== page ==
Updated on 5 July 2012
GSK has pleaded guilty for introducing misbranded drugs Paxil and Wellbutrin into interstate commerce and failing to report safety data about Avandia to the US FDA
Bangalore: British pharmaceutical giant GlaxoSmithKline (GSK), which was facing civil and criminal liabilities in the US for unlawful promotion of certain prescription drugs and failure to report certain safety data, and for alleged false price reporting practices between 1997 and 2004, has agreed to pay $3 billion to resolve the issues. The US Justice Department announced that the resolution is the largest healthcare fraud settlement in the history of the US and the largest payment ever made by a drug company.
GSK agreed to plead guilty on three counts, including introducing misbranded drugs Paxil and Wellbutrin into interstate commerce and failing to report safety data about the drug Avandia to the US Food and Drug Administration (FDA). Under the terms of the agreement, GSK will pay a total of $1 billion, including a fine of over $956 million and forfeiture in the amount of over $43 million. The criminal plea agreement also includes certain non-monetary compliance commitments and certifications by GSK's US president and board of directors. GSK's guilty plea and sentence is not final until accepted by the US district court.
GSK will also pay $2 billion to resolve its civil liabilities with the federal government under the False Claims Act as well as the states. The civil settlement resolves claims relating to Paxil, Wellbutrin, Avandia and other drugs, and also resolves pricing fraud allegations.
"Today's multi-billion dollar settlement is unprecedented in both size and scope. It underscores the administration's firm commitment to protecting the American people and holding accountable those who commit health care fraud," said r James M Cole, deputy attorney general, Department of Justice, US. "At every level, we are determined to stop practices that jeopardize patients' health, harm taxpayers, and violate the public trust - and this historic action is a clear warning to any company that chooses to break the law."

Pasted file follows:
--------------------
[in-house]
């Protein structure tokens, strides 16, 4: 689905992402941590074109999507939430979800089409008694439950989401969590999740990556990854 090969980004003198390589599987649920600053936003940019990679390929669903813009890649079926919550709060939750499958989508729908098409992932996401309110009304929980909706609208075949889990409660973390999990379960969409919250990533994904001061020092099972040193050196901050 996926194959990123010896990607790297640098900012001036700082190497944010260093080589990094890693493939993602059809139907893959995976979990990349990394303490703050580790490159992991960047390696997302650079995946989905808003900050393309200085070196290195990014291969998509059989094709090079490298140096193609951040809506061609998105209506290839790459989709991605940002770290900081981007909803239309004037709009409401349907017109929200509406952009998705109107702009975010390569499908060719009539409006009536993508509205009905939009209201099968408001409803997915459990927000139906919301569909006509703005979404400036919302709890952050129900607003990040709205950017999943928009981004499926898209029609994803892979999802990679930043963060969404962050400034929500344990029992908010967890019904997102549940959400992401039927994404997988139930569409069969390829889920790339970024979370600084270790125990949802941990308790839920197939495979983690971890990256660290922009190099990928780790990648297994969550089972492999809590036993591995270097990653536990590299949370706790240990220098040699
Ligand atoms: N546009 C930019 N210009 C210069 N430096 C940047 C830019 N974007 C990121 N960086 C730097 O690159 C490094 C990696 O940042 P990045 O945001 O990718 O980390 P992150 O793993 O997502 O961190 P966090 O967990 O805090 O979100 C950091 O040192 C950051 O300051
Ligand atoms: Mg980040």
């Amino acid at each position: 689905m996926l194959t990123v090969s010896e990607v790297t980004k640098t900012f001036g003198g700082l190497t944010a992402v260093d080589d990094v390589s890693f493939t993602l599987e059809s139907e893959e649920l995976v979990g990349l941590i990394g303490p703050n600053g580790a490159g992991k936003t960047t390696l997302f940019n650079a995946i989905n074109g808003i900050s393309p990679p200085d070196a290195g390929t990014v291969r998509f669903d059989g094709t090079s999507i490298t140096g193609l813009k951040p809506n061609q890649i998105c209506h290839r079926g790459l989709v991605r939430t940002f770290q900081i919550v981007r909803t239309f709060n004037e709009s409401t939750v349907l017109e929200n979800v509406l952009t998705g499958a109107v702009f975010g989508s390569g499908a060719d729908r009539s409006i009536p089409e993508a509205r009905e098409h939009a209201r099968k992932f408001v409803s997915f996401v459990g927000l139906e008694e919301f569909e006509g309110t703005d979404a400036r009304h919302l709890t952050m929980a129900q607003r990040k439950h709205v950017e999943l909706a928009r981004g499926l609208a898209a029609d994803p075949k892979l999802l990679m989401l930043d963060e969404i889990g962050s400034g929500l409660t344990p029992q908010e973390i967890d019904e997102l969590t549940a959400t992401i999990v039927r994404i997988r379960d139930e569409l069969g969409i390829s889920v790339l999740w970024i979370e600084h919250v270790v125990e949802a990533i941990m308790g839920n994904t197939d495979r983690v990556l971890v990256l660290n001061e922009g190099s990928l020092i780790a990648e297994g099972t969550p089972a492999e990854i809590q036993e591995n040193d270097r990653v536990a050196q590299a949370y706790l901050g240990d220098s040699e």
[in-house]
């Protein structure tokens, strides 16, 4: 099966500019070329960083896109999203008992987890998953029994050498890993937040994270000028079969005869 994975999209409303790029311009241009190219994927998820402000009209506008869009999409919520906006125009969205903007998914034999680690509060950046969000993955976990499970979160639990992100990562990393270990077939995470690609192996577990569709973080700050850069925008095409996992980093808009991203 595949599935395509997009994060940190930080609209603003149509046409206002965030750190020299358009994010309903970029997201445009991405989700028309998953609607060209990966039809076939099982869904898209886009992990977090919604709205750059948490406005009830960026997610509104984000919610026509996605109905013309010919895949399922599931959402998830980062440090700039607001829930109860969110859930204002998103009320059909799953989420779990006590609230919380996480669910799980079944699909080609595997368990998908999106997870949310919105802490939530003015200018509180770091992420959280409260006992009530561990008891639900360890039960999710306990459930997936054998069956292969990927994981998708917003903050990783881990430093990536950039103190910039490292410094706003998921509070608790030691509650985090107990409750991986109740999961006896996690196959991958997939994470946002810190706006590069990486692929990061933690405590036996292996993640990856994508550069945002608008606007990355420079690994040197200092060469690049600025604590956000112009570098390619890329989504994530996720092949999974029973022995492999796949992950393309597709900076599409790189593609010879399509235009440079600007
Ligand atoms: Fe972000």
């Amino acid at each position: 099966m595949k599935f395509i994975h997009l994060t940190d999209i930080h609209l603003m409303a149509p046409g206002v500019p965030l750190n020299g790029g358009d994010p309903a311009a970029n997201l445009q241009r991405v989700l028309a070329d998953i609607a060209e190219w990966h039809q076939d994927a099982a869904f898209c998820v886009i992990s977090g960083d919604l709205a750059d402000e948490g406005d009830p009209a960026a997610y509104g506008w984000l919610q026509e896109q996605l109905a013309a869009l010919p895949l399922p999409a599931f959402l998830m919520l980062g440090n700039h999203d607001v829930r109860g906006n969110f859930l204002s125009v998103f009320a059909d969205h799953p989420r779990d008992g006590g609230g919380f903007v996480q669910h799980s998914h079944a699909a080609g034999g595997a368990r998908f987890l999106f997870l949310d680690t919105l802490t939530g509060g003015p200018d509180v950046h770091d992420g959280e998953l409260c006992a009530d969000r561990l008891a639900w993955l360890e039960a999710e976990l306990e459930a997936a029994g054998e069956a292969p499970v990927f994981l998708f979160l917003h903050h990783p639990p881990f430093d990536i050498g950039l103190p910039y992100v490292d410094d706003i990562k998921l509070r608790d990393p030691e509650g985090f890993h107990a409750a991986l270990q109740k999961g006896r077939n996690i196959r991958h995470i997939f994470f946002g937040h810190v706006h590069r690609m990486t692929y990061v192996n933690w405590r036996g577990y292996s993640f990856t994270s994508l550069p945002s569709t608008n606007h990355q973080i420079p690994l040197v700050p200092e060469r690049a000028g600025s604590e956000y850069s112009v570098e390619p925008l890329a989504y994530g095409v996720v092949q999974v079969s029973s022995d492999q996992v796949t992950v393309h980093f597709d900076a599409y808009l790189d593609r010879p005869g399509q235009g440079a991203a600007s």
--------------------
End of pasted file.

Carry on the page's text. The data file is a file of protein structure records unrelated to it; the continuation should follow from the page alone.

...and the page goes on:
Reacting to the developments, Mr Andrew Witty, CEO, GSK, said, "This brings to resolution difficult, long-standing matters for GSK. Whilst these originate in a different era for the company, they cannot and will not be ignored. On behalf of GSK, I want to express our regret and reiterate that we have learned from the mistakes that were made. We are deeply committed to doing everything we can to live up to and exceed the expectations of those we work with and serve. Since I became the CEO, we have had a clear priority to ingrain a culture of putting patients first, acting transparently, respecting people inside and outside the organization and displaying integrity in everything we do."